An online writer relating the history of luggage tells how in the old days, holiday makers didn’t try to manage with a mere suitcase when they went to the seaside for a week or so. They took the same kind of large trunks they would use if they were going on a long voyage:
…after all they had to change several times a day and not into dresses that barely covered their private parts but into foot-long petticoats and skirts. –Marie-Luise Stromer
I don’t think that a foot-long petticoat would cover much of a lady’s anatomy.
The writer was reaching for an expression to convey the fact that in those days, a woman’s dress extended all the way to her feet.
A choice of “foot-length” may not have been as jarring as “foot-long.” The reader could probably infer a meaning of “extending to the feet.”
The usual idiom for what the writer intended is floor-length.
Ex. She wore a floor-length gown.
The expression foot-long, on the other hand, means “a foot (12 inches) in length.”
Ex. They sell foot-long hotdogs here.
English possesses several measurement words that derive from body parts.
cubit – from Latin cubitum, “the elbow.” A cubit was a measurement based on the forearm from elbow to fingertip. The exact length varied according to whose arm was being used and could be from 18 to 22 inches.
digit – In Latin, digitus could mean either “finger” or “toe.” The same is true of digit in modern English. People use the digits of their hands to count to ten. And just think, we imagine we’re so modern and up-to-date because we live in a Digital Age.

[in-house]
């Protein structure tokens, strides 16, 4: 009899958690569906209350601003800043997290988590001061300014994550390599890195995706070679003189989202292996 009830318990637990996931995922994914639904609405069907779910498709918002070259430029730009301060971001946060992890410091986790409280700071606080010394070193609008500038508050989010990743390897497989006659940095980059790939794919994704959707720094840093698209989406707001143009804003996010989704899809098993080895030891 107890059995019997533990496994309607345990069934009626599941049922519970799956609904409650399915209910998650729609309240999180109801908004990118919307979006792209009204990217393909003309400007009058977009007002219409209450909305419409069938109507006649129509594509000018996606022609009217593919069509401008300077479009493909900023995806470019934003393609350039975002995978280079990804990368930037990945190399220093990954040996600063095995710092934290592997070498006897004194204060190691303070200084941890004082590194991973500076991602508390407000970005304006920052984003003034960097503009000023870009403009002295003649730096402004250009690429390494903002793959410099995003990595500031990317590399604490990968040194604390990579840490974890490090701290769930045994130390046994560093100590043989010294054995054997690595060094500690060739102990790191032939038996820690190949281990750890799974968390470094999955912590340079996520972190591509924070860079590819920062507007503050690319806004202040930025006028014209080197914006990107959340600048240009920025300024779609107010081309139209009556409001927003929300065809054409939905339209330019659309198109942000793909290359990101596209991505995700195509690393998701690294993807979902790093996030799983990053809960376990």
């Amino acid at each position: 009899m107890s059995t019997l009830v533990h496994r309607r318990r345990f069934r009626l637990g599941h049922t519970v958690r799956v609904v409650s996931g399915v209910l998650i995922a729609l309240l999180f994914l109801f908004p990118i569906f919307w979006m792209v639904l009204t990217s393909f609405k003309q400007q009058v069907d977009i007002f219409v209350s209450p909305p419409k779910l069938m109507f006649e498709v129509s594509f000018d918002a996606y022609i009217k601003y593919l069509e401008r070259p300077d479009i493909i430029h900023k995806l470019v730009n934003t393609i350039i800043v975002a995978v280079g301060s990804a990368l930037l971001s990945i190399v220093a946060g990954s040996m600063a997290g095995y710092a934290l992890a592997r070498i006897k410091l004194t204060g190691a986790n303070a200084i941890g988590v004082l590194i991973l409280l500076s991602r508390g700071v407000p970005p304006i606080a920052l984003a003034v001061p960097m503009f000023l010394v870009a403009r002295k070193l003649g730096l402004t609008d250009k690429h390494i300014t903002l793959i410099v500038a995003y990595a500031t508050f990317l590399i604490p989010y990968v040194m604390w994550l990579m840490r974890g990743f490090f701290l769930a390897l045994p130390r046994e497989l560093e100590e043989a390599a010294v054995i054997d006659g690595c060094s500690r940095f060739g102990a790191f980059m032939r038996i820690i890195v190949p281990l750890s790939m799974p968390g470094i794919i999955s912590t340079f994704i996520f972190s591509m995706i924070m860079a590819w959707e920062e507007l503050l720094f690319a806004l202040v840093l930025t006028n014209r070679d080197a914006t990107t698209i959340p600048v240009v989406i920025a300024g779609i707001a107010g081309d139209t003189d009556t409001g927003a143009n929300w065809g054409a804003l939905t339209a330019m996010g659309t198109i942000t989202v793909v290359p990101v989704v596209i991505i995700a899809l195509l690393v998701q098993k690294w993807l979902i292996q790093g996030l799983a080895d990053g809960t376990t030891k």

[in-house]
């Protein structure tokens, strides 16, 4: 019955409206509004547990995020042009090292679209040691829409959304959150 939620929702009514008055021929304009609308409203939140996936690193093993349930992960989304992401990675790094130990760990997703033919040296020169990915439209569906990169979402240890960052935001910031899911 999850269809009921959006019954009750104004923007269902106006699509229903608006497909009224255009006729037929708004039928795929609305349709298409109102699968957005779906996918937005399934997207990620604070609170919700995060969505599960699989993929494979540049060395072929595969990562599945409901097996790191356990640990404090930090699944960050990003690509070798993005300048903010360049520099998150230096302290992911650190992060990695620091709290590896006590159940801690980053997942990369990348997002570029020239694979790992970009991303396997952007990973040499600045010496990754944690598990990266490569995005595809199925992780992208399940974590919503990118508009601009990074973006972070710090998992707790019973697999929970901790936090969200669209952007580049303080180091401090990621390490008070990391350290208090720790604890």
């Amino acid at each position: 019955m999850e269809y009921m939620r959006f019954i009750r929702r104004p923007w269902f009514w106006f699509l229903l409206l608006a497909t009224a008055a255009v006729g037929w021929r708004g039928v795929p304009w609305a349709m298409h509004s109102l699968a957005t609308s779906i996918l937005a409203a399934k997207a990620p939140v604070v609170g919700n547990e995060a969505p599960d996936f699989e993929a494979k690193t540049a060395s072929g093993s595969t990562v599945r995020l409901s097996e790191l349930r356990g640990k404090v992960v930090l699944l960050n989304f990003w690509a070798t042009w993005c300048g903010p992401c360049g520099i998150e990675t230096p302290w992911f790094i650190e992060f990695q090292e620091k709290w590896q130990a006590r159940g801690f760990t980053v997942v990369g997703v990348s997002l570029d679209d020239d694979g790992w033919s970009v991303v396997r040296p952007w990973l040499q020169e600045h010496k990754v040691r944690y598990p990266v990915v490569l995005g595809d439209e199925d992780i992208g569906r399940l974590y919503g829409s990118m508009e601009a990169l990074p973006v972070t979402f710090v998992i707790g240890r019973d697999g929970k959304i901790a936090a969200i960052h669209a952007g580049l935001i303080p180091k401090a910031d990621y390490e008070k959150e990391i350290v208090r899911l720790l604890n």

fathom – Old English faethm was “the length of the outstretched arm,” about six feet. Water depth is measured in fathoms. Miners use the term to describe an area equal to six square feet.
hairbreadth – According to the Online Etymology Dictionary, hairbreadth is said to have once been a formal unit of measure equal to one-forty-eighth of an inch.
hand – Originally, a “hand” was a measurement of three inches, but now it is four inches. This measurement is stil used to reckon the height of horses.
handful – This is an indeterminate quantity of some dry measure, such as grain, that can be held in the cupped hand. A Greek word for “handful” is the origin of the Greek coin called a drachma.
span – In Old English a span was “the distance between the thumb and little finger of an extended hand,” roughly nine inches. Again, it all depended on whose hand.
thumb was probably the basis of the measurement now called an inch. We don’t measure things in “thumbs,” anymore, but we do talk about thumbnail sketches and thumbnails in the sense of “small images.”
The expression rule of thumb probably originated with carpenters who used their thumbs to take rough measurements. The notion that the expression originated with a law permitting a husband to beat his wife with a stick “no larger in circumference than his thumb,” has no historical basis.
NOTE: The article that triggered this post is interesting and, considering that the author may be writing English as a second language, extremely well-written.